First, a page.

Discovering Vietnam with Martin Yan

In a 26-episode reality show ‘Martin Yan-Taste of Vietnam’, the world famous Chinese American chef Martin Yan travels through 15 provinces and cities across Vietnam and relates interesting stories on Vietnamese culture and cuisine.

Martin Yan at Xom Moi Market in Nha Trang City during his journey for the reality show ‘Martin Yan-Taste of Vietnam’ (Photo: Tuoi Tre)

In 2008, Yan and a Hong Kong friend visited Vietnam during Tet Lunar New Year. They were a bit homesick to celebrate Tet so far from home. Fortunately, their Vietnamese friends gave them a joyous and warm welcome which made their trip more eventful.

From then on, it has been a journey of love for Vietnam for the 64-year-old chef. Last year he was in Vietnam to do a reality show on tourism and traditional cuisine of Vietnam.

The ‘Martin Yan-Taste of Vietnam’ reality show has been televised on HTV Vietnam and on Asian Food Channel, which covers several Asian nations and territories like Singapore, Philippines, Malaysia, Indonesia, Thailand, Cambodia, Myanmar and Hong Kong.

The show has also been broadcast on Public Broadcasting Services and will be on air in 25 countries in the Asian region and the world.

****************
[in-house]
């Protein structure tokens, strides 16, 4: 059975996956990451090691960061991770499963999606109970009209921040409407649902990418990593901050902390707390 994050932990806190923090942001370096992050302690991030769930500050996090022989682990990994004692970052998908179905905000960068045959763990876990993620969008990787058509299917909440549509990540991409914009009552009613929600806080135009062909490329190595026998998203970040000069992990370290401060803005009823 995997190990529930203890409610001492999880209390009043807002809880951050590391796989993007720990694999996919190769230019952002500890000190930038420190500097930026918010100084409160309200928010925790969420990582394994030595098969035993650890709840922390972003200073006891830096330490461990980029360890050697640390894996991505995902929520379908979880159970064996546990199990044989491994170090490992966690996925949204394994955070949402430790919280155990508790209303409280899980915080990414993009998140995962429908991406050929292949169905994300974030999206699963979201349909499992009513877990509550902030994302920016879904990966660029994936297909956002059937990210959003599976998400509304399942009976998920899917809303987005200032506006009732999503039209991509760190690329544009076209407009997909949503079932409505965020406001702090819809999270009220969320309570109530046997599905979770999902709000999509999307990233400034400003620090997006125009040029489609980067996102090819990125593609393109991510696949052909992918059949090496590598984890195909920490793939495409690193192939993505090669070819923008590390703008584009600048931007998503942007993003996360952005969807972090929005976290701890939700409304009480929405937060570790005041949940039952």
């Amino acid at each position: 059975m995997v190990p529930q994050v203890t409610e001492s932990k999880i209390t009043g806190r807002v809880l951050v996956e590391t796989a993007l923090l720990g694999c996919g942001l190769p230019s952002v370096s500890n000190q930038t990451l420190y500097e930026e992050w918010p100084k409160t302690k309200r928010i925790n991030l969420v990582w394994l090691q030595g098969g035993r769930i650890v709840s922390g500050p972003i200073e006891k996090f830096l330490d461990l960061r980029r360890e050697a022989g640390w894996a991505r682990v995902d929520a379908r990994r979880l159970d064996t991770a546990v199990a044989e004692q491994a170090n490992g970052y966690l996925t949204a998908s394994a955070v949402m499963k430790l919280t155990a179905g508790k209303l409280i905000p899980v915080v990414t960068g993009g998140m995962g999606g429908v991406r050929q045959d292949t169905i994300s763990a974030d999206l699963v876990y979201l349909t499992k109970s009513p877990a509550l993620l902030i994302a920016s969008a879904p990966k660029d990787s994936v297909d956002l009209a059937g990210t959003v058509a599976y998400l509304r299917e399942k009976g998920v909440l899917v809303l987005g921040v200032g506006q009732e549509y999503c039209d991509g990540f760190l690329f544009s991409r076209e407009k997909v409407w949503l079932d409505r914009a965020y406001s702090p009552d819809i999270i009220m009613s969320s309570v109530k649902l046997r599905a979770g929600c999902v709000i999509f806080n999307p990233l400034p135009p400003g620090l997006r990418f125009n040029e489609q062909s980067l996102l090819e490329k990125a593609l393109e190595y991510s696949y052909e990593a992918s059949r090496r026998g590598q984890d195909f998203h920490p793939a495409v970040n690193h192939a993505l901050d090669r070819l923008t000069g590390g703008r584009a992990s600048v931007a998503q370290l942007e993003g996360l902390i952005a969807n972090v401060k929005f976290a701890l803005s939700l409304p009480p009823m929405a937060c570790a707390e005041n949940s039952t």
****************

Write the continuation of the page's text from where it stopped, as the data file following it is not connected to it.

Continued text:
For the show, Yan traveled across 15 provinces and cities, known for beautiful landscapes such as Hue, Hoi An, Sa Pa, Ninh Binh, Da Nang, Phan Thiet, Ben Tre and Can Tho, where he joined with local residents and culinary experts to cook more than 50 typically traditional dishes of the various regions.

Yan says that the dish he remembers the most is Com Tam (broken rice). Broken rice with grilled pork chops is a popular dish in Vietnam.

“Broken rice is less nutritious than ordinary rice but the Vietnamese people use it to making a very tasty and healthy dish,” he said.

The meal Yan remembers the most was in Vung Vieng fishing village in Quang Ninh Province, where he had dinner with a local family who were too poor to even have electric light.

Fresh crimson snapper was caught from the fishing raft. Tomato and water dropwort were bought from a grocery boat. With only these as ingredients, Yan prepared the Ca Nau Ngot dish--a simple and delicious fish soup. By late afternoon, they all gathered with the family to have a warm dinner.

Also during their cross country journey, Martin Yan had a chance to nibble the blazing Roselle petals at Viet Hai fishing village in Hai Phong National Park in November--the end of the flowering season.

Local residents skillfully separate the flower petals from the pistils and dry them to make jam. The pistils are also dried in a pan and then laid on the ground to be dried and crushed to make a special tea drink. The Roselle plant leaves are also used for cooking soup and braised fish.

“I am the most fortunate man in the world,” said Yan after learning how to make Roselle petal jam and drinking Roselle tea.

Source: Tuoi Tre - Translated by Hai Mien

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